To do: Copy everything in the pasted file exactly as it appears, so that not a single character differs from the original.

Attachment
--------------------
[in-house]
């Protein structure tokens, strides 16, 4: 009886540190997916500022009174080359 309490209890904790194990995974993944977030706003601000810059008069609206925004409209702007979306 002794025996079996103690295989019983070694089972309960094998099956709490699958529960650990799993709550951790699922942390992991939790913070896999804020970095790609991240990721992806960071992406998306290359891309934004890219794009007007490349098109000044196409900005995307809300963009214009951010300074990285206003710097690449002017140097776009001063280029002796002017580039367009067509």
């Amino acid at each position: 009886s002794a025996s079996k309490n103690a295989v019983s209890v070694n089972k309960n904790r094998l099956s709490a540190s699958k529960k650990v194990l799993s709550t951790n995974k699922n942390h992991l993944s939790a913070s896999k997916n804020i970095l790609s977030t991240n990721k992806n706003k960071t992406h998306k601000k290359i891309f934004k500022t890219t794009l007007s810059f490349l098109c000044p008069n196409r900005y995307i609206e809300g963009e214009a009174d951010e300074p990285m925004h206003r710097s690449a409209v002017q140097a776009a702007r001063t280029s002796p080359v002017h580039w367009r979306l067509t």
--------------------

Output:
[in-house]
């Protein structure tokens, strides 16, 4: 009886540190997916500022009174080359 309490209890904790194990995974993944977030706003601000810059008069609206925004409209702007979306 002794025996079996103690295989019983070694089972309960094998099956709490699958529960650990799993709550951790699922942390992991939790913070896999804020970095790609991240990721992806960071992406998306290359891309934004890219794009007007490349098109000044196409900005995307809300963009214009951010300074990285206003710097690449002017140097776009001063280029002796002017580039367009067509």
């Amino acid at each position: 009886s002794a025996s079996k309490n103690a295989v019983s209890v070694n089972k309960n904790r094998l099956s709490a540190s699958k529960k650990v194990l799993s709550t951790n995974k699922n942390h992991l993944s939790a913070s896999k997916n804020i970095l790609s977030t991240n990721k992806n706003k960071t992406h998306k601000k290359i891309f934004k500022t890219t794009l007007s810059f490349l098109c000044p008069n196409r900005y995307i609206e809300g963009e214009a009174d951010e300074p990285m925004h206003r710097s690449a409209v002017q140097a776009a702007r001063t280029s002796p080359v002017h580039w367009r979306l067509t």